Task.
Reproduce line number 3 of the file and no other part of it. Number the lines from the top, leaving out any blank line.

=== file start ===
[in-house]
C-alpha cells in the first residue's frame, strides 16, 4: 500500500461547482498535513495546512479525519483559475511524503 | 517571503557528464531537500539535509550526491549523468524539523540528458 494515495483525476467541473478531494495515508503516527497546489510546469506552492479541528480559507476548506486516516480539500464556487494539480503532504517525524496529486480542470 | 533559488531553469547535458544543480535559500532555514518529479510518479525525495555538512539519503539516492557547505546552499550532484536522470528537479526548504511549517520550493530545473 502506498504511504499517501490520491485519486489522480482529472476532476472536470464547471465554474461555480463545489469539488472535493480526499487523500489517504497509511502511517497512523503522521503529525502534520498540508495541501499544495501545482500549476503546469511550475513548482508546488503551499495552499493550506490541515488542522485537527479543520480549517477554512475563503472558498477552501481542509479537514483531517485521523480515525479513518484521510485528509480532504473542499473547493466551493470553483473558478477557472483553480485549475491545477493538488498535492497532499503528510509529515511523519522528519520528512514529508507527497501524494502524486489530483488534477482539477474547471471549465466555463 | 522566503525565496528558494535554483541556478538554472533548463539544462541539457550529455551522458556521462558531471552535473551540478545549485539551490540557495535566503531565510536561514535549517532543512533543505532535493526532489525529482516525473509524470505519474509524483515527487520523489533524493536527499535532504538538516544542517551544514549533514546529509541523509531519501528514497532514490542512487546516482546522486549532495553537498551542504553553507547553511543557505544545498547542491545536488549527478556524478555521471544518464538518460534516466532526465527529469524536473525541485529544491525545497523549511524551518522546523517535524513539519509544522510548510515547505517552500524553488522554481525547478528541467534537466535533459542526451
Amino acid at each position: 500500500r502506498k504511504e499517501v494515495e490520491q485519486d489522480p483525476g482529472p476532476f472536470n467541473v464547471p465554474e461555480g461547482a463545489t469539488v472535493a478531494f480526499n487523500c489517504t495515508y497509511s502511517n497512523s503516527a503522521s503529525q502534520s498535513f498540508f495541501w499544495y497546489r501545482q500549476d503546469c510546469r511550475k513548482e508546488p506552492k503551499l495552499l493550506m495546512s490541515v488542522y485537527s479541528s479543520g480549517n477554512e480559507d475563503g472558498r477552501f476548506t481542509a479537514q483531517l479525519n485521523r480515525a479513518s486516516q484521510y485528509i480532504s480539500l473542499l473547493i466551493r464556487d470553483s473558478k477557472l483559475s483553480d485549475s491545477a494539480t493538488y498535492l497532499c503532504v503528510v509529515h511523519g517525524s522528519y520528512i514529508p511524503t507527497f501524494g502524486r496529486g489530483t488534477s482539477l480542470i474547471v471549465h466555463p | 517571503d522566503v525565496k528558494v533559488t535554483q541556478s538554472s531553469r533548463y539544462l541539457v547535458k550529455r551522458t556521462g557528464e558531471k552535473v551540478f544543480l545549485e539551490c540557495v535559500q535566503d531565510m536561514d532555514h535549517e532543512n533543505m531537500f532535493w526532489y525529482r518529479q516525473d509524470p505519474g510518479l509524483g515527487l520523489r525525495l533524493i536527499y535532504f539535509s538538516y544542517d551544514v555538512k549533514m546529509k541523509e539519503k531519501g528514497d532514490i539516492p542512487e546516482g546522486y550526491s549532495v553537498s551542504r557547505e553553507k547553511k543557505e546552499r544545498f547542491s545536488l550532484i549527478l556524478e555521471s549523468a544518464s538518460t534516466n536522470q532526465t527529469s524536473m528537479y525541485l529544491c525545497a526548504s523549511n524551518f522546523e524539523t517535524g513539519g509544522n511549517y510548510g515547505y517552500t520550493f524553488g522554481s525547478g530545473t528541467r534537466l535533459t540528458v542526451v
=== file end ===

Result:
Amino acid at each position: 500500500r502506498k504511504e499517501v494515495e490520491q485519486d489522480p483525476g482529472p476532476f472536470n467541473v464547471p465554474e461555480g461547482a463545489t469539488v472535493a478531494f480526499n487523500c489517504t495515508y497509511s502511517n497512523s503516527a503522521s503529525q502534520s498535513f498540508f495541501w499544495y497546489r501545482q500549476d503546469c510546469r511550475k513548482e508546488p506552492k503551499l495552499l493550506m495546512s490541515v488542522y485537527s479541528s479543520g480549517n477554512e480559507d475563503g472558498r477552501f476548506t481542509a479537514q483531517l479525519n485521523r480515525a479513518s486516516q484521510y485528509i480532504s480539500l473542499l473547493i466551493r464556487d470553483s473558478k477557472l483559475s483553480d485549475s491545477a494539480t493538488y498535492l497532499c503532504v503528510v509529515h511523519g517525524s522528519y520528512i514529508p511524503t507527497f501524494g502524486r496529486g489530483t488534477s482539477l480542470i474547471v471549465h466555463p | 517571503d522566503v525565496k528558494v533559488t535554483q541556478s538554472s531553469r533548463y539544462l541539457v547535458k550529455r551522458t556521462g557528464e558531471k552535473v551540478f544543480l545549485e539551490c540557495v535559500q535566503d531565510m536561514d532555514h535549517e532543512n533543505m531537500f532535493w526532489y525529482r518529479q516525473d509524470p505519474g510518479l509524483g515527487l520523489r525525495l533524493i536527499y535532504f539535509s538538516y544542517d551544514v555538512k549533514m546529509k541523509e539519503k531519501g528514497d532514490i539516492p542512487e546516482g546522486y550526491s549532495v553537498s551542504r557547505e553553507k547553511k543557505e546552499r544545498f547542491s545536488l550532484i549527478l556524478e555521471s549523468a544518464s538518460t534516466n536522470q532526465t527529469s524536473m528537479y525541485l529544491c525545497a526548504s523549511n524551518f522546523e524539523t517535524g513539519g509544522n511549517y510548510g515547505y517552500t520550493f524553488g522554481s525547478g530545473t528541467r534537466l535533459t540528458v542526451v